What is Flat Head Syndrome?




Have you ever been out and about and seen a baby wearing a helmet? If you’re like most moms, you probably marveled at how adorable it looked on the baby, but then silently wondered what in the world it was for. The answer is one that all mothers, especially those with multiples should be aware of: Flat head syndrome.

If you’ve never heard of it, you’re not alone. Flat head syndrome is the condition in which an area of an infant’s head is flattened, often with little hair growing in that area. It is most often the result of babies spending a lot of time lying on their backs or often being in a position where the head is resting against a flat surface (such as in cribs, strollers, swings and playpens).

Any baby can develop flat head syndrome, and nearly 1 in 2 do by age 5 months. Since preemies and multiples often spend an extended amount of time lying flat on their backs in the NICU after birth, they’re at especially high risk.

The results of flat-head syndrome are potentially two-fold: Babies can develop flat spots on their skulls, as well as end up with tight neck muscles on one side, causing a head tilt. What’s more, recent research suggests that many infants with flat head syndrome can experience varying degrees of developmental delays later in life.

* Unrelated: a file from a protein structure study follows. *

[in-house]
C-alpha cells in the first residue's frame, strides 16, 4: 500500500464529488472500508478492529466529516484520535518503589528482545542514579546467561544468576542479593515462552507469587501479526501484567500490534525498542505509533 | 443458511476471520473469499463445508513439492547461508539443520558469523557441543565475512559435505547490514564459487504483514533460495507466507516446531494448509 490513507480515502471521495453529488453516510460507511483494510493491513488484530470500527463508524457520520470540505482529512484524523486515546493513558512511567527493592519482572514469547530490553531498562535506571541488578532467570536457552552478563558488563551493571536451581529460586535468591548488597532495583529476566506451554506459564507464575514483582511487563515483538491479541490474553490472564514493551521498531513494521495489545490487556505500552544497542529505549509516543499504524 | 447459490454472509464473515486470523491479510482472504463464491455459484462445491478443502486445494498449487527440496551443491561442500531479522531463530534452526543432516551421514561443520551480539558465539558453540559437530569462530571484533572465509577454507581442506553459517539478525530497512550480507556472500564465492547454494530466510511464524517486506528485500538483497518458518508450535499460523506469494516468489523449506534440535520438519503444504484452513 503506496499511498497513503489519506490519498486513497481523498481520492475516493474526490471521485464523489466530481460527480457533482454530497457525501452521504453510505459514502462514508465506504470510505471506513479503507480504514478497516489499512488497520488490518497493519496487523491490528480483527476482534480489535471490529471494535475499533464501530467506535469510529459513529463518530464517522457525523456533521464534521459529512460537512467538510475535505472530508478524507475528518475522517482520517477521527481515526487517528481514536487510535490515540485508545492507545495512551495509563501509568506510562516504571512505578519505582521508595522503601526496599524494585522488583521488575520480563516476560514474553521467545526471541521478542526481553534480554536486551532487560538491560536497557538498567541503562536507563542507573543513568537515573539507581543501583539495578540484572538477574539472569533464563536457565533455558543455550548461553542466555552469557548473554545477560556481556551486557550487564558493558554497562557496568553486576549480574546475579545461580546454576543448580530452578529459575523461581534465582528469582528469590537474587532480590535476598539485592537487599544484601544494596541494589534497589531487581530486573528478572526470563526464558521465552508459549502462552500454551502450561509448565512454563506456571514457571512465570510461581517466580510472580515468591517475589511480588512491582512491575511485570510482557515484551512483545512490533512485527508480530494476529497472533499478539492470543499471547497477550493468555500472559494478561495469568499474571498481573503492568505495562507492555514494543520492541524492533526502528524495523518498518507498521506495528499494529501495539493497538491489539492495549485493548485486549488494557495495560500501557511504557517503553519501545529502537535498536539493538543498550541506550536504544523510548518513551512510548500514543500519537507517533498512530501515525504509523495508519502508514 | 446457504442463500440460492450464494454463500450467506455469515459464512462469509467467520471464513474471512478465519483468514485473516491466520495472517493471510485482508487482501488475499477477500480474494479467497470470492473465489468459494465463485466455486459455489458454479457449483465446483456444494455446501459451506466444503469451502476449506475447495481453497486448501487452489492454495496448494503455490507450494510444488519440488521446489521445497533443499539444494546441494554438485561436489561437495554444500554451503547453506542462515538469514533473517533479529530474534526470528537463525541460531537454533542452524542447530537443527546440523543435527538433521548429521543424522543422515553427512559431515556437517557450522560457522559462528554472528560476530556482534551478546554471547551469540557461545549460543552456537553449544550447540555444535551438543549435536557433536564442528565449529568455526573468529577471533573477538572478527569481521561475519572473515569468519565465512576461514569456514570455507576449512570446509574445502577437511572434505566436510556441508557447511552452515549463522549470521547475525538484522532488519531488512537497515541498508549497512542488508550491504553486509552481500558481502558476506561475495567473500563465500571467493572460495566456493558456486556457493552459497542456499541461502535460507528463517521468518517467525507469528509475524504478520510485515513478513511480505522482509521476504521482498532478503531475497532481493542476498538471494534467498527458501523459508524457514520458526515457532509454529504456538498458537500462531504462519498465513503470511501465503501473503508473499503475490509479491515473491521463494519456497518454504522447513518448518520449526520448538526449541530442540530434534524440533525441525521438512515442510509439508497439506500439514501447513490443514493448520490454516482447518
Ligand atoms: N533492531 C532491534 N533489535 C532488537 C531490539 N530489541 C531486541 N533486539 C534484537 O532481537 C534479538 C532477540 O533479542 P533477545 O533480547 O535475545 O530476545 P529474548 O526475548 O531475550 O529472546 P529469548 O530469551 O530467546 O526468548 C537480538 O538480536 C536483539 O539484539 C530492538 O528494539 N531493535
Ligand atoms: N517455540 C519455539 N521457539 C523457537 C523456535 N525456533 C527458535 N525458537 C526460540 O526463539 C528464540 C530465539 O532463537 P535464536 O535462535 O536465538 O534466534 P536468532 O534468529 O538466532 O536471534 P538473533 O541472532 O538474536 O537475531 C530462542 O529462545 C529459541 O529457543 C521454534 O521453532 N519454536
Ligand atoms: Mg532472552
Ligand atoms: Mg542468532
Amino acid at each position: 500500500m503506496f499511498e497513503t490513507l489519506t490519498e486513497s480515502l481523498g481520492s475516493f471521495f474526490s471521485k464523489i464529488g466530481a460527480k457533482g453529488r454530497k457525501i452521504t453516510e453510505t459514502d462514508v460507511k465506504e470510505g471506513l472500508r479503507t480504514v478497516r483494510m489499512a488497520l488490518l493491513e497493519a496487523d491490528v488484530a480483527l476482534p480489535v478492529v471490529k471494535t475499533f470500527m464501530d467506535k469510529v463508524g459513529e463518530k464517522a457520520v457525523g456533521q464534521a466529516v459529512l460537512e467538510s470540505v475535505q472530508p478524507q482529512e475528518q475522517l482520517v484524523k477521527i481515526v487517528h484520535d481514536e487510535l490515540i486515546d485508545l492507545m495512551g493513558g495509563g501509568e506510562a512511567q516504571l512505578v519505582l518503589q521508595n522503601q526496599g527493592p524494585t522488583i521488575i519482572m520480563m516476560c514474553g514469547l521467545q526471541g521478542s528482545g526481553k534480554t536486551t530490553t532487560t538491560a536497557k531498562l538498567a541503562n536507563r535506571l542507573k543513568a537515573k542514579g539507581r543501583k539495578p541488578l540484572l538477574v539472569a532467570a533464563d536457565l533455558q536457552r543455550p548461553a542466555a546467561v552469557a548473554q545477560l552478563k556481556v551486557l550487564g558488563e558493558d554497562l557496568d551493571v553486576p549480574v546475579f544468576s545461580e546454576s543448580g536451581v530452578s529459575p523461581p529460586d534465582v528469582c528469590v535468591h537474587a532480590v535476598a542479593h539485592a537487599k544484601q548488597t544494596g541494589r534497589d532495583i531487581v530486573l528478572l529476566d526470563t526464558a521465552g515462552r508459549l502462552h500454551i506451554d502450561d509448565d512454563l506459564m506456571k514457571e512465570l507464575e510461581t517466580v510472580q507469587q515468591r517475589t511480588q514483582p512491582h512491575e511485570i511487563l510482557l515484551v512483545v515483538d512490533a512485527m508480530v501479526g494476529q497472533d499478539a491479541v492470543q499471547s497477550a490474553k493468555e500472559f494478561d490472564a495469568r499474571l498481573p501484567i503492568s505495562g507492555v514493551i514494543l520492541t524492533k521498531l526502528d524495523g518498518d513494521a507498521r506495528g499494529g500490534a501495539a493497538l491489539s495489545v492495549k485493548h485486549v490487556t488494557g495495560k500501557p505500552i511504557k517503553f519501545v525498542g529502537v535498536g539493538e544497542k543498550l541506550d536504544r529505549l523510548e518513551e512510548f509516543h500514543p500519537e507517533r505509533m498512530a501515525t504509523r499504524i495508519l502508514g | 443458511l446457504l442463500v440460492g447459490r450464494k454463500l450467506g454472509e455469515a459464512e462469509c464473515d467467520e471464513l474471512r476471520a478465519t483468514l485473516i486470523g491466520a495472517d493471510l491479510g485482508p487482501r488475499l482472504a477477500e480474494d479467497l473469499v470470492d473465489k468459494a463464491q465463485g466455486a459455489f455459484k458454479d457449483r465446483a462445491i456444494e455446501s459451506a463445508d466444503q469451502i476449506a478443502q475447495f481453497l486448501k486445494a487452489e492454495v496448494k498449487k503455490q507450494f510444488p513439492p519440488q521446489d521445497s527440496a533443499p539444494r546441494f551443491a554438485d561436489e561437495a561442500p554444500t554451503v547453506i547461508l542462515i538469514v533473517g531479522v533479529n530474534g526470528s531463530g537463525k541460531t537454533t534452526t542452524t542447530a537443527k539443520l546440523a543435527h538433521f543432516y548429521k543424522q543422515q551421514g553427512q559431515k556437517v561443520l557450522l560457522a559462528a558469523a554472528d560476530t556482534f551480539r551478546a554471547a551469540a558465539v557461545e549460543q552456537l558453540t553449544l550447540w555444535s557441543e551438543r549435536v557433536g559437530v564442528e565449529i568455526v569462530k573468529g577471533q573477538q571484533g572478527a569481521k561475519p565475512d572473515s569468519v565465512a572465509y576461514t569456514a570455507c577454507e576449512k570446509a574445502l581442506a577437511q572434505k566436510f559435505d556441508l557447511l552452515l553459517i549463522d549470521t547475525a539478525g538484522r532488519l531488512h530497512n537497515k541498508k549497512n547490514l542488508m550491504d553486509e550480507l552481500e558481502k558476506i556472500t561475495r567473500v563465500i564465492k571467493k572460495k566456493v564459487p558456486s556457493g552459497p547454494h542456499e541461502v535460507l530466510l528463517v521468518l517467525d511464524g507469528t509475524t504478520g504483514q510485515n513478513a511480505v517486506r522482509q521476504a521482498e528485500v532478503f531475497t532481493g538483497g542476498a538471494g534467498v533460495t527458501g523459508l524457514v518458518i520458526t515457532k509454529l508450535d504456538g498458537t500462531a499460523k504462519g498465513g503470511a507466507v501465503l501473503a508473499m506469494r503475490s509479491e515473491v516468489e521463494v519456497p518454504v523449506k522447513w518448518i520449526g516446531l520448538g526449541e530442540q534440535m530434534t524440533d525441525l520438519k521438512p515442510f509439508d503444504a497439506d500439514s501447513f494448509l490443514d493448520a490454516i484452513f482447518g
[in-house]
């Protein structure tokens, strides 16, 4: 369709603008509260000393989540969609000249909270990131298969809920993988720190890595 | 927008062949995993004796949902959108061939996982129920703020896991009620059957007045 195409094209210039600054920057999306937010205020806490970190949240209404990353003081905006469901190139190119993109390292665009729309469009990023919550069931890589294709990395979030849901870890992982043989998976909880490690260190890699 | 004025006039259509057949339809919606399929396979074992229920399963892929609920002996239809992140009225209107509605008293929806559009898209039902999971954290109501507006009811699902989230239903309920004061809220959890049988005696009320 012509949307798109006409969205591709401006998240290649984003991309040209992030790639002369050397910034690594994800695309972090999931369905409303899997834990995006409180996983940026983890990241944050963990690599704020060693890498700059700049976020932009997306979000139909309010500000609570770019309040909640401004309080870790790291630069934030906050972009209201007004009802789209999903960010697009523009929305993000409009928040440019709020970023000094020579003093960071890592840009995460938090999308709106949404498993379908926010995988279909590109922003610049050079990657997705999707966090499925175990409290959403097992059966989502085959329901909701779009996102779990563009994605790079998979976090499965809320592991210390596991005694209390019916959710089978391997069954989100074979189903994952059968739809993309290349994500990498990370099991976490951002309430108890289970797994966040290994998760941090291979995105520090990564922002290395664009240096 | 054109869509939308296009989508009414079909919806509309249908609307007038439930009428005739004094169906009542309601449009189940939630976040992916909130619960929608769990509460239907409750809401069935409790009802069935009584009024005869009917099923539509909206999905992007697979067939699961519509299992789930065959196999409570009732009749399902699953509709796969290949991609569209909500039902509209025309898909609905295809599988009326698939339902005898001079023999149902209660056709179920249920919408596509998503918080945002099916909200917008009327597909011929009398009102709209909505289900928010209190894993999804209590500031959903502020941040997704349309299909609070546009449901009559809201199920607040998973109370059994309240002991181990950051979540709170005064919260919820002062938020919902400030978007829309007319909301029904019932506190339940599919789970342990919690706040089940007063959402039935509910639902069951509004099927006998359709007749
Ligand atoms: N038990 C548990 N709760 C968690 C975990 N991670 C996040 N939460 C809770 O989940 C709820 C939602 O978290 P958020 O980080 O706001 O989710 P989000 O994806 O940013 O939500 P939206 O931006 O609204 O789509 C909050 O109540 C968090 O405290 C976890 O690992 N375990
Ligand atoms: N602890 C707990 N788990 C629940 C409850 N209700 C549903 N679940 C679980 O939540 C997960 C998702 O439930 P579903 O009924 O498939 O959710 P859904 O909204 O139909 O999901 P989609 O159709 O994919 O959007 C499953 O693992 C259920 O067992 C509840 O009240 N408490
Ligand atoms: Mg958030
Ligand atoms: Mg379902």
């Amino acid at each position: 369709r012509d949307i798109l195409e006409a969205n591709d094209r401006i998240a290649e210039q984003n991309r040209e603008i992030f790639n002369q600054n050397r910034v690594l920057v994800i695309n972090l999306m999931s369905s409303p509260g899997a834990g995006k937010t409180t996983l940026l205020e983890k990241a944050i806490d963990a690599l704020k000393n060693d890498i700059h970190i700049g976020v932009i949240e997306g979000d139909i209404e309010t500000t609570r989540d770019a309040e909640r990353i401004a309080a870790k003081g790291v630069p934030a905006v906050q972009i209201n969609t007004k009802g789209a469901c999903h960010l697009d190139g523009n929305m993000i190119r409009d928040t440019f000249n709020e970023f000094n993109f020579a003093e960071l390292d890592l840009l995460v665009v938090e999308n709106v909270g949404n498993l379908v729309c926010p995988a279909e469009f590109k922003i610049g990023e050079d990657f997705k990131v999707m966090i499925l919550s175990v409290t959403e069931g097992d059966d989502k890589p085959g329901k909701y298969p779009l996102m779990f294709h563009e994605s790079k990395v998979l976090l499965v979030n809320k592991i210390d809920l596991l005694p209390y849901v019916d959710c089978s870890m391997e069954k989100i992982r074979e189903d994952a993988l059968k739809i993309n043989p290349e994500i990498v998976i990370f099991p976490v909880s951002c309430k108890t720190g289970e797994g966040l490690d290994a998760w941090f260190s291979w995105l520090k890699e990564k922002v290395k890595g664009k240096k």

The best way to treat flat head syndrome? Prevention. Newborn infants sleep the majority of the time, and it’s important that they be flat on their backs when they do so. To reduce the pressure this can cause on the back of the head, change your baby’s head positioning after each feeding, alternating sides so that one does not become favored.

You can also try alternating the arm in which your hold your baby for feeding, and alternating the side from which you approach baby during diaper changes.

As your baby gets older and strong enough to move on his or her own, you can provide distractions to entice him to turn his head from side to side (like a favorite toy). Another helpful tactic can be to turn your baby around in the crib so that he naturally turns toward the parent and the activity in the room. Special hats, like the Tortle, can help, too, by helping you position your baby. By switching the Tortle from side to side with each feeding, you can alleviate flat stops and neck tightness that newborns develop ($20, tortle.com).